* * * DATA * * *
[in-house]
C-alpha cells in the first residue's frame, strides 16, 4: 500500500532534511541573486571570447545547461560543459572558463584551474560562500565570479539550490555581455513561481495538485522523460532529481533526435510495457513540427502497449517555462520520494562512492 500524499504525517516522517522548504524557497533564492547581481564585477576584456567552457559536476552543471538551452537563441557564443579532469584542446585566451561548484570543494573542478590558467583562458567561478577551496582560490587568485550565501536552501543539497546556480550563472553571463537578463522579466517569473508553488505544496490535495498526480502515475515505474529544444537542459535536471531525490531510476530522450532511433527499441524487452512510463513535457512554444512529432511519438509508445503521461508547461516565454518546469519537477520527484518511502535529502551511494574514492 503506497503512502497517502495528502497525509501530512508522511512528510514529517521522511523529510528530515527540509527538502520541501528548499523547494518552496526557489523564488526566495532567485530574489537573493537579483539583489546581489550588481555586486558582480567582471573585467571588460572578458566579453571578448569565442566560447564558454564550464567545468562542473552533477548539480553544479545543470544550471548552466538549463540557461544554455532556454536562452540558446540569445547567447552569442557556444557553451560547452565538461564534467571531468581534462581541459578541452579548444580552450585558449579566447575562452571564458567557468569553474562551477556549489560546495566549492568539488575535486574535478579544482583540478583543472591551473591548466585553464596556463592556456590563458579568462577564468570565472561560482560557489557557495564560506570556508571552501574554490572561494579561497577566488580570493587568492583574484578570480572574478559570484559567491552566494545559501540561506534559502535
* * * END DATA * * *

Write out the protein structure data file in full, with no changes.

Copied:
[in-house]
C-alpha cells in the first residue's frame, strides 16, 4: 500500500532534511541573486571570447545547461560543459572558463584551474560562500565570479539550490555581455513561481495538485522523460532529481533526435510495457513540427502497449517555462520520494562512492 500524499504525517516522517522548504524557497533564492547581481564585477576584456567552457559536476552543471538551452537563441557564443579532469584542446585566451561548484570543494573542478590558467583562458567561478577551496582560490587568485550565501536552501543539497546556480550563472553571463537578463522579466517569473508553488505544496490535495498526480502515475515505474529544444537542459535536471531525490531510476530522450532511433527499441524487452512510463513535457512554444512529432511519438509508445503521461508547461516565454518546469519537477520527484518511502535529502551511494574514492 503506497503512502497517502495528502497525509501530512508522511512528510514529517521522511523529510528530515527540509527538502520541501528548499523547494518552496526557489523564488526566495532567485530574489537573493537579483539583489546581489550588481555586486558582480567582471573585467571588460572578458566579453571578448569565442566560447564558454564550464567545468562542473552533477548539480553544479545543470544550471548552466538549463540557461544554455532556454536562452540558446540569445547567447552569442557556444557553451560547452565538461564534467571531468581534462581541459578541452579548444580552450585558449579566447575562452571564458567557468569553474562551477556549489560546495566549492568539488575535486574535478579544482583540478583543472591551473591548466585553464596556463592556456590563458579568462577564468570565472561560482560557489557557495564560506570556508571552501574554490572561494579561497577566488580570493587568492583574484578570480572574478559570484559567491552566494545559501540561506534559502535